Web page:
Boredom is the kryptonite of any good meeting, so effective leaders must figure out ways to inject novelty into even the most routine weekly meeting. Some degree of consistency is necessary, says Ward, because you don't want people to be totally caught off guard, but there are also some easy tricks for mixing things up.
If you always have to cover the same four or five agenda items, "don't talk about the same topics in the same order every week," Ward says, "because then people are going to think, 'Oh, this is the 20 minutes when I zone out and this is the five minutes when I pay attention."
Find ways to get new voices into the conversation. Each week, for example, you can assign a different team member to be in the "hot seat," she suggests. Depending on the type of meeting being held, the chosen person can share something interesting they've learned or read or watched this week, or talk about a personal passion or hobby they've been doing outside of work.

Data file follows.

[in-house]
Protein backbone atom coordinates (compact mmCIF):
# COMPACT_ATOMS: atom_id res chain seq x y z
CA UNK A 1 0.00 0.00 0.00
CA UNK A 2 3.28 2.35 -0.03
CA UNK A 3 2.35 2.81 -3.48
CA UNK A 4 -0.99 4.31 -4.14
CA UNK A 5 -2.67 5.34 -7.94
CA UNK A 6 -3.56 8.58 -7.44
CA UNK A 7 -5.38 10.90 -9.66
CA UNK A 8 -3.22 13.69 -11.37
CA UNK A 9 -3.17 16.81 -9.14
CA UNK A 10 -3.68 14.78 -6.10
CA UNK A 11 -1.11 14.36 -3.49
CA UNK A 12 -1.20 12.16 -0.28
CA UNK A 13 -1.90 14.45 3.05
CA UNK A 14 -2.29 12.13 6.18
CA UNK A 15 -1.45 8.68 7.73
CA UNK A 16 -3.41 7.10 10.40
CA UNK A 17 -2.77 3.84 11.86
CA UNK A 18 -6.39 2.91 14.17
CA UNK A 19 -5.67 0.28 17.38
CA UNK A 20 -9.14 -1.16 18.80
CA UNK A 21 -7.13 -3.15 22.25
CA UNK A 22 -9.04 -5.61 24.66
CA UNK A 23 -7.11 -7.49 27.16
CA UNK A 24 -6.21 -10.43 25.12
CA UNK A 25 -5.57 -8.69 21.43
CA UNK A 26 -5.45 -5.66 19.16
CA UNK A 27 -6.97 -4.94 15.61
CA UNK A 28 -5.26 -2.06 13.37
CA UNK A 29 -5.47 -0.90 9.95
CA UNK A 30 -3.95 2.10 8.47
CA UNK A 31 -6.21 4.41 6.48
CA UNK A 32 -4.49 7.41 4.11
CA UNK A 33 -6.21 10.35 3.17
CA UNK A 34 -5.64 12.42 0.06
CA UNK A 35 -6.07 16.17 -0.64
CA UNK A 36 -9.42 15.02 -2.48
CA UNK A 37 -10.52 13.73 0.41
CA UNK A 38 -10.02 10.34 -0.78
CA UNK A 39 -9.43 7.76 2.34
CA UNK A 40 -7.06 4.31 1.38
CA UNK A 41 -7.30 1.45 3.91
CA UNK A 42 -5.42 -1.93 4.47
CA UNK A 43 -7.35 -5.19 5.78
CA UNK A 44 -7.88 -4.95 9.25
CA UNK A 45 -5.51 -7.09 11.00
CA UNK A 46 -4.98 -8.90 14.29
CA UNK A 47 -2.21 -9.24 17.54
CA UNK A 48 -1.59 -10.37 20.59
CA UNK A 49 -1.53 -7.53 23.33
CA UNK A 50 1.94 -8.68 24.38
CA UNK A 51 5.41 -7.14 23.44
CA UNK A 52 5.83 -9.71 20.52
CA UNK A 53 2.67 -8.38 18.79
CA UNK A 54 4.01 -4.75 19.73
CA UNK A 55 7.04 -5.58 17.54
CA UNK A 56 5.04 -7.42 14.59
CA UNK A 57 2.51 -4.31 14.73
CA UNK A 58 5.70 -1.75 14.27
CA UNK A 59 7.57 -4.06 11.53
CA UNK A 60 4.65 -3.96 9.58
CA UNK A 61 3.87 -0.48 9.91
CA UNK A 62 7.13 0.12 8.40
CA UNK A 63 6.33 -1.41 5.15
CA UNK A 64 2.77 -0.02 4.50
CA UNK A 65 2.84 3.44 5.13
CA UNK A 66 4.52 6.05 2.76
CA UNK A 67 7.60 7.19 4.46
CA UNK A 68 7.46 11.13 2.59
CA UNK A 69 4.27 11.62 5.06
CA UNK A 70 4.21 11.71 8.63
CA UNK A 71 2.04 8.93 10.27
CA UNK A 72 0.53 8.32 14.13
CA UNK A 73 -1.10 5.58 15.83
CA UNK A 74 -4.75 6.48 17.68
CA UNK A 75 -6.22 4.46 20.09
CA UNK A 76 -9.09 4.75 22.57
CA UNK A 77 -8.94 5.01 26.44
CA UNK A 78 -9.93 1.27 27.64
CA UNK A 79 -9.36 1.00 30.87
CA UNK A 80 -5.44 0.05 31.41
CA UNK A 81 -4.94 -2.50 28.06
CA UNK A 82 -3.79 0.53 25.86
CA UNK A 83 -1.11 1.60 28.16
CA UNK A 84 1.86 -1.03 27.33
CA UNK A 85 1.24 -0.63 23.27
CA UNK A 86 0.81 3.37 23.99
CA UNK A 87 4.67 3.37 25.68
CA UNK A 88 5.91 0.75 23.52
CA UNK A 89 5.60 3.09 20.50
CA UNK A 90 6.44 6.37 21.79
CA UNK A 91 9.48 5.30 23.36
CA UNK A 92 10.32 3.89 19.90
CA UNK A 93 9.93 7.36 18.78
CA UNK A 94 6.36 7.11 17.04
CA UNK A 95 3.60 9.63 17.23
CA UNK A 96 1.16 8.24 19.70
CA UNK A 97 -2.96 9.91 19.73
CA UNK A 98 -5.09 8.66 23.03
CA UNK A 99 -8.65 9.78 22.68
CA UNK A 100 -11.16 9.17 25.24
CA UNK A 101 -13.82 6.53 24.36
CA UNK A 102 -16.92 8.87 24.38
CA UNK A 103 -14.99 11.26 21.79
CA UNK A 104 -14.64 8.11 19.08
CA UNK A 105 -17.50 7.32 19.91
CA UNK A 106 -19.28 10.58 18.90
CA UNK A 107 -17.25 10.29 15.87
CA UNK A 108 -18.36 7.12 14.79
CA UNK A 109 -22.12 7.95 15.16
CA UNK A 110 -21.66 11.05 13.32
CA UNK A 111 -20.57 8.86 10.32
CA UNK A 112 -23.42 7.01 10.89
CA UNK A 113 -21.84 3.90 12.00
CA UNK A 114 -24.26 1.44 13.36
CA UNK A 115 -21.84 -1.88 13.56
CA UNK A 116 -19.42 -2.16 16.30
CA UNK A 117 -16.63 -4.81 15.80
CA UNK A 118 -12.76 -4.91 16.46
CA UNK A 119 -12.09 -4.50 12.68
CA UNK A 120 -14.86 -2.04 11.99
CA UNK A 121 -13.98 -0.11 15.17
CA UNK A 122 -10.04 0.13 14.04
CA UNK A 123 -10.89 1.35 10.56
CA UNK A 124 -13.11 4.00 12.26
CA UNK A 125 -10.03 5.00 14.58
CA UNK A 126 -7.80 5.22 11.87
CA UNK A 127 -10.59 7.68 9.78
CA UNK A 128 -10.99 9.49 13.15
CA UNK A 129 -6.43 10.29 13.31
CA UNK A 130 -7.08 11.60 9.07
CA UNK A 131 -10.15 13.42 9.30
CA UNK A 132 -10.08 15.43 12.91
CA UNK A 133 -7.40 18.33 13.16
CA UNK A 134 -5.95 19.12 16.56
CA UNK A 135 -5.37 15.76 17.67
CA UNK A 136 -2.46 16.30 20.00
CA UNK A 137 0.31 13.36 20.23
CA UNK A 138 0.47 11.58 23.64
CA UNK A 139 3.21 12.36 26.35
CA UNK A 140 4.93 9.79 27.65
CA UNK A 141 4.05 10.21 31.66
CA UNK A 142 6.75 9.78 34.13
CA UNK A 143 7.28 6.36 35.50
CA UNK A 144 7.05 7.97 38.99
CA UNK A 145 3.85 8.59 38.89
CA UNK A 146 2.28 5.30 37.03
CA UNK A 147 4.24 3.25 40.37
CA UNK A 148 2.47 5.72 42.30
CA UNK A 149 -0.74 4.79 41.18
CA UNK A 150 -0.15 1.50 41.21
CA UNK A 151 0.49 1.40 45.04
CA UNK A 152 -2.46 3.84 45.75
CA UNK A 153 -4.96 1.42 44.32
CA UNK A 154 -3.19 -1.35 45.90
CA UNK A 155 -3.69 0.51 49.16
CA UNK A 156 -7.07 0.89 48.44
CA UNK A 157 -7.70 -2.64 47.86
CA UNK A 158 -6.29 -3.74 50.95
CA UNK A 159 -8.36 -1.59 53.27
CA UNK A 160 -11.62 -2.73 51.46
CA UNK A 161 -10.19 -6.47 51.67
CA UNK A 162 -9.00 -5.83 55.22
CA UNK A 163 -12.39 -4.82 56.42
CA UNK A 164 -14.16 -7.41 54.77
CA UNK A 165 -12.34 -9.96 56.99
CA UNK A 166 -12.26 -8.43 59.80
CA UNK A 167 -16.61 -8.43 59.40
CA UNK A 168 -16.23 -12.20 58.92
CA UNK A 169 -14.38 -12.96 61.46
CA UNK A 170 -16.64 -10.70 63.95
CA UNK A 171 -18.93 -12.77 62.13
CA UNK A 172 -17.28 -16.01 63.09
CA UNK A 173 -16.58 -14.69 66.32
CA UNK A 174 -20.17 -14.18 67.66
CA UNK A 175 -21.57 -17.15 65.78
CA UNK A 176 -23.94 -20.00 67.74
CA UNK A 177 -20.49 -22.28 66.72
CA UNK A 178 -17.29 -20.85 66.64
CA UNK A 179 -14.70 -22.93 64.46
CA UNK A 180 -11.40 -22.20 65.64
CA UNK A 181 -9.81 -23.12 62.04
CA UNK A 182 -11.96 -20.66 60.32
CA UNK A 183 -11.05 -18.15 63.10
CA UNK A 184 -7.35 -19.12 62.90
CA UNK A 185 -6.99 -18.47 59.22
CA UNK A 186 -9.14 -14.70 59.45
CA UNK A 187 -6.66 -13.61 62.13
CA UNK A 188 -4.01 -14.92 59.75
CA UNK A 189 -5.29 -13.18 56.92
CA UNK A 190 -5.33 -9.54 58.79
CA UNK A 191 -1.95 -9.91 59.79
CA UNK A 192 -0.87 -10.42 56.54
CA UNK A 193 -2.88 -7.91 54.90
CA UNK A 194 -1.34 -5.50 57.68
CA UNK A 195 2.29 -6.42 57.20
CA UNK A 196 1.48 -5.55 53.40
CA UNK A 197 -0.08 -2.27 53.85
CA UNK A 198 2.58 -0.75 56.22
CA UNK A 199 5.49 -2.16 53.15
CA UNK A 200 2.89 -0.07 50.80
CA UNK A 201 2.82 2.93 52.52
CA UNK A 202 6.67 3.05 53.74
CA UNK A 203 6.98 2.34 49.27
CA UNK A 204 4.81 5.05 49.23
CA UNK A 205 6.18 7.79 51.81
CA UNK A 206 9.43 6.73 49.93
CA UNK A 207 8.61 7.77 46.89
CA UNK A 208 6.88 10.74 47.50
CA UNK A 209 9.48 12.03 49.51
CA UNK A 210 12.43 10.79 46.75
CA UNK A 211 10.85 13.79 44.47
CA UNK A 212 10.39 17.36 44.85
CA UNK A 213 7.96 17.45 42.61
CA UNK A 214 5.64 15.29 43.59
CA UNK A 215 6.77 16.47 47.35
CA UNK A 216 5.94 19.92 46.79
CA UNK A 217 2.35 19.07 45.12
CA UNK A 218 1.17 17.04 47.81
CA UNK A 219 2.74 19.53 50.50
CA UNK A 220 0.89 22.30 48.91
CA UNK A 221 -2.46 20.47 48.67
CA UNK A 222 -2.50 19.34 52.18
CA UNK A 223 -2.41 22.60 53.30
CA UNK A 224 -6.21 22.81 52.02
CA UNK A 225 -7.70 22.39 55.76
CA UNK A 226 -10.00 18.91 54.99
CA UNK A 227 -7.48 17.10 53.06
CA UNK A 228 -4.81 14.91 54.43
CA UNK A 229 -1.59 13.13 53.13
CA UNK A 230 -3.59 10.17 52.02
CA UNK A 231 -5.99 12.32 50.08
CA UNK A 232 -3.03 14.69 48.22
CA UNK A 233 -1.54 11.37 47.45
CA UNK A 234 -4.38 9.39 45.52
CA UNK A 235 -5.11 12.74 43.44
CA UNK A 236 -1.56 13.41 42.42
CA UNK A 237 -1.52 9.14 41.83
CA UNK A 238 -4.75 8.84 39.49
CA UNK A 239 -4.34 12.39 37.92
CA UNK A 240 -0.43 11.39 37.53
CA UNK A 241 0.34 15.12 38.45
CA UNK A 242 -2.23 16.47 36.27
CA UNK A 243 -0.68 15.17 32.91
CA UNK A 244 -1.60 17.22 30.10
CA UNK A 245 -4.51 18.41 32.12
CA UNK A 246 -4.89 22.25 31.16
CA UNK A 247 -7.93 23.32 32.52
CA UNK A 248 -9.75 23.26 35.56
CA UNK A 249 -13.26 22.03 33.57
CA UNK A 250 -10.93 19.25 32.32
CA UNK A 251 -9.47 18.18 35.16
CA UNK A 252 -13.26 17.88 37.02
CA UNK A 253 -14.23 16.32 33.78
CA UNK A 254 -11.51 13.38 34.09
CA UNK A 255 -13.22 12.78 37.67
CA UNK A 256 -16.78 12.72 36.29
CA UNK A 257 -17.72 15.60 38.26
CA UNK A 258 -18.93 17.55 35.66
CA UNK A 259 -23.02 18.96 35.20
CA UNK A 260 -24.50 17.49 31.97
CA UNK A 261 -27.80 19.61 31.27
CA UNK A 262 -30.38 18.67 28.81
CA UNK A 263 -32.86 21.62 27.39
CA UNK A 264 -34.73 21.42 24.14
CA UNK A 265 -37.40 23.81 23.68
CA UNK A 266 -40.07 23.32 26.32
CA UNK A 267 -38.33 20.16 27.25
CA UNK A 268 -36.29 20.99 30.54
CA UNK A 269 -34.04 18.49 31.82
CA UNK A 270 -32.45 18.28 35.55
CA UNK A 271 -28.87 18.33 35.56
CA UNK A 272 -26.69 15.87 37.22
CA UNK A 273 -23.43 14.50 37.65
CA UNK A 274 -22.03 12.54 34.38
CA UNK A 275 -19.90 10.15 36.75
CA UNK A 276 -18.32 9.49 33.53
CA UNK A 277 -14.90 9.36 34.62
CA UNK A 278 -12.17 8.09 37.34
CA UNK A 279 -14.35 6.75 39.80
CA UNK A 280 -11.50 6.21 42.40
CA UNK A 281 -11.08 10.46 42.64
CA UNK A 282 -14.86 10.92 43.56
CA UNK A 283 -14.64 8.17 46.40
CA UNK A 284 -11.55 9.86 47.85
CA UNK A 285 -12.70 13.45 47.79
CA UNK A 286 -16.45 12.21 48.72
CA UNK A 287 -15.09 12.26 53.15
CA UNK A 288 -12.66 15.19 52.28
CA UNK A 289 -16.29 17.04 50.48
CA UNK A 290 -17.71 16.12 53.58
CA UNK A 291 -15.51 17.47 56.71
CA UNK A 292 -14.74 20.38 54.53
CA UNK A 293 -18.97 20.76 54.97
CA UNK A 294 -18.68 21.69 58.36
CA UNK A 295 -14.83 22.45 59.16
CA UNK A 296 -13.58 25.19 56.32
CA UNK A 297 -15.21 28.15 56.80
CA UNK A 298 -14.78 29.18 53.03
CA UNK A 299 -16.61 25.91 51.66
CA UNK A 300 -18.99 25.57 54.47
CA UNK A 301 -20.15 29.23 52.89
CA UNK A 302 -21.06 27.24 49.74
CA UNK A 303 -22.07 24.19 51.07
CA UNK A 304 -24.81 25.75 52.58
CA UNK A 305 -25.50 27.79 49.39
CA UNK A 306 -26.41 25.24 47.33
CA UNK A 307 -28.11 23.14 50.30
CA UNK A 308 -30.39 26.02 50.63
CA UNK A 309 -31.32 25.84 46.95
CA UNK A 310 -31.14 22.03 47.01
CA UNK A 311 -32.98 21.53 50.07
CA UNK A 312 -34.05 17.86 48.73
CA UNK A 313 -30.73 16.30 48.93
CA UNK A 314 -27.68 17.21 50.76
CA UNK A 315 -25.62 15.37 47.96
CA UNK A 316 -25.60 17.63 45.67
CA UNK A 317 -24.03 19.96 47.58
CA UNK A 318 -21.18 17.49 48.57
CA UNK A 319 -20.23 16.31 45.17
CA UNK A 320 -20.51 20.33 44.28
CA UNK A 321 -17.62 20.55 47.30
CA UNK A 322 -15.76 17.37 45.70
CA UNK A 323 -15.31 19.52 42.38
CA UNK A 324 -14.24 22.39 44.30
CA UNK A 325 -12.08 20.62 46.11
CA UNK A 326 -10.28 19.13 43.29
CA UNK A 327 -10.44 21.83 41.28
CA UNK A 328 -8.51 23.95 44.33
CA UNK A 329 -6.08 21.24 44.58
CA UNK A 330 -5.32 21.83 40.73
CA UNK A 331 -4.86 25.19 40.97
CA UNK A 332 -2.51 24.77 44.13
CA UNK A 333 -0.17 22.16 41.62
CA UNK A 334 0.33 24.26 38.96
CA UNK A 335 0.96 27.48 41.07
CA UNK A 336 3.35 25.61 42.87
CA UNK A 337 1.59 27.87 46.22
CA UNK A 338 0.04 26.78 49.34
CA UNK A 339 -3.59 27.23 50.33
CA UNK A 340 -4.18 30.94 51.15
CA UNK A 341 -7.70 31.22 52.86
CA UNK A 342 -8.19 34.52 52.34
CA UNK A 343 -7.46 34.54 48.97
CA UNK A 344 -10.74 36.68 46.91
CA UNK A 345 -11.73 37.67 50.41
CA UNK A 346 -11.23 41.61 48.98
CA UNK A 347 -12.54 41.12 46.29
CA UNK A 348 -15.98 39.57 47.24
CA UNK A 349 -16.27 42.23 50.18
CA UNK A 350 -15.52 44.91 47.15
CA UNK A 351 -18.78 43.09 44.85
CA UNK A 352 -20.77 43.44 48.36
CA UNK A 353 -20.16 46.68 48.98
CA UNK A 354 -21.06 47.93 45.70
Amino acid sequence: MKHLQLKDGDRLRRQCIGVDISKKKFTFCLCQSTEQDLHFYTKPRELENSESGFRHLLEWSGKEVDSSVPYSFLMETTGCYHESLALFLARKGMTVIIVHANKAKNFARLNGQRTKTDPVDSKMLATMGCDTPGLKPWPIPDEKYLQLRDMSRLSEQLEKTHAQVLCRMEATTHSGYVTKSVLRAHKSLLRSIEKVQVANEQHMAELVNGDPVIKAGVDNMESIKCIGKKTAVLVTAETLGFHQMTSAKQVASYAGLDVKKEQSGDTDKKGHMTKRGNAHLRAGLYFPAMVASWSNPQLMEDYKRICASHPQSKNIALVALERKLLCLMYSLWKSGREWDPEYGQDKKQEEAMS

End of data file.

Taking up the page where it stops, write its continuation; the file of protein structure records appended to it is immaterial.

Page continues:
"The novelty of that fresh voice is going to stimulate our brain juices just enough to say, 'I'm going to stay checked in at least for a few more minutes,'" says Ward.
But perhaps the most important advice for keeping people engaged is to keep an eye on the clock.
"People will zone out when they don't have a clear sense of when the meeting is going to end," says Ward. "Respecting end times is huge."
As meeting leader, check in halfway (or even more frequently) and announce, "OK, we've got 15 minutes left and we're going to cover these X agenda items." It's just enough of a refresh to keep people's brains on task all the way to the finish line.